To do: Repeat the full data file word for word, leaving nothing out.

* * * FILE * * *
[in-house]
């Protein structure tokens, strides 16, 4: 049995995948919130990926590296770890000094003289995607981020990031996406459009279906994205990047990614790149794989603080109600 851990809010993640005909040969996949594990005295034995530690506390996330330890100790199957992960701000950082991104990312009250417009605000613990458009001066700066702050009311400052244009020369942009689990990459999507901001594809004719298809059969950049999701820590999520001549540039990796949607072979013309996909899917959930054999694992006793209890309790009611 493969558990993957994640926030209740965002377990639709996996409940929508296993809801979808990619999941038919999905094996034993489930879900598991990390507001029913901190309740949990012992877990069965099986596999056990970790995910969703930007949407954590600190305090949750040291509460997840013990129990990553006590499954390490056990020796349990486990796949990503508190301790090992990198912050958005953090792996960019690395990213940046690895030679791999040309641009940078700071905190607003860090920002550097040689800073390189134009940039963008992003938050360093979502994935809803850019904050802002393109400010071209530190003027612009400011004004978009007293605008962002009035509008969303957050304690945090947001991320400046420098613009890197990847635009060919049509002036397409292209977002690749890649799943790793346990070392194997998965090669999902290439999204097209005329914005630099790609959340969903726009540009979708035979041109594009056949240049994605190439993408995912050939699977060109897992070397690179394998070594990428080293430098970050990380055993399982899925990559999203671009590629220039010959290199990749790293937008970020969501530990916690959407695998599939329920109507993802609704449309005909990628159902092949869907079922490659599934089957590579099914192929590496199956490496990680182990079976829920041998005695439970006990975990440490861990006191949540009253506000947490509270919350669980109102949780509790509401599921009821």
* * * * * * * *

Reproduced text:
[in-house]
């Protein structure tokens, strides 16, 4: 049995995948919130990926590296770890000094003289995607981020990031996406459009279906994205990047990614790149794989603080109600 851990809010993640005909040969996949594990005295034995530690506390996330330890100790199957992960701000950082991104990312009250417009605000613990458009001066700066702050009311400052244009020369942009689990990459999507901001594809004719298809059969950049999701820590999520001549540039990796949607072979013309996909899917959930054999694992006793209890309790009611 493969558990993957994640926030209740965002377990639709996996409940929508296993809801979808990619999941038919999905094996034993489930879900598991990390507001029913901190309740949990012992877990069965099986596999056990970790995910969703930007949407954590600190305090949750040291509460997840013990129990990553006590499954390490056990020796349990486990796949990503508190301790090992990198912050958005953090792996960019690395990213940046690895030679791999040309641009940078700071905190607003860090920002550097040689800073390189134009940039963008992003938050360093979502994935809803850019904050802002393109400010071209530190003027612009400011004004978009007293605008962002009035509008969303957050304690945090947001991320400046420098613009890197990847635009060919049509002036397409292209977002690749890649799943790793346990070392194997998965090669999902290439999204097209005329914005630099790609959340969903726009540009979708035979041109594009056949240049994605190439993408995912050939699977060109897992070397690179394998070594990428080293430098970050990380055993399982899925990559999203671009590629220039010959290199990749790293937008970020969501530990916690959407695998599939329920109507993802609704449309005909990628159902092949869907079922490659599934089957590579099914192929590496199956490496990680182990079976829920041998005695439970006990975990440490861990006191949540009253506000947490509270919350669980109102949780509790509401599921009821």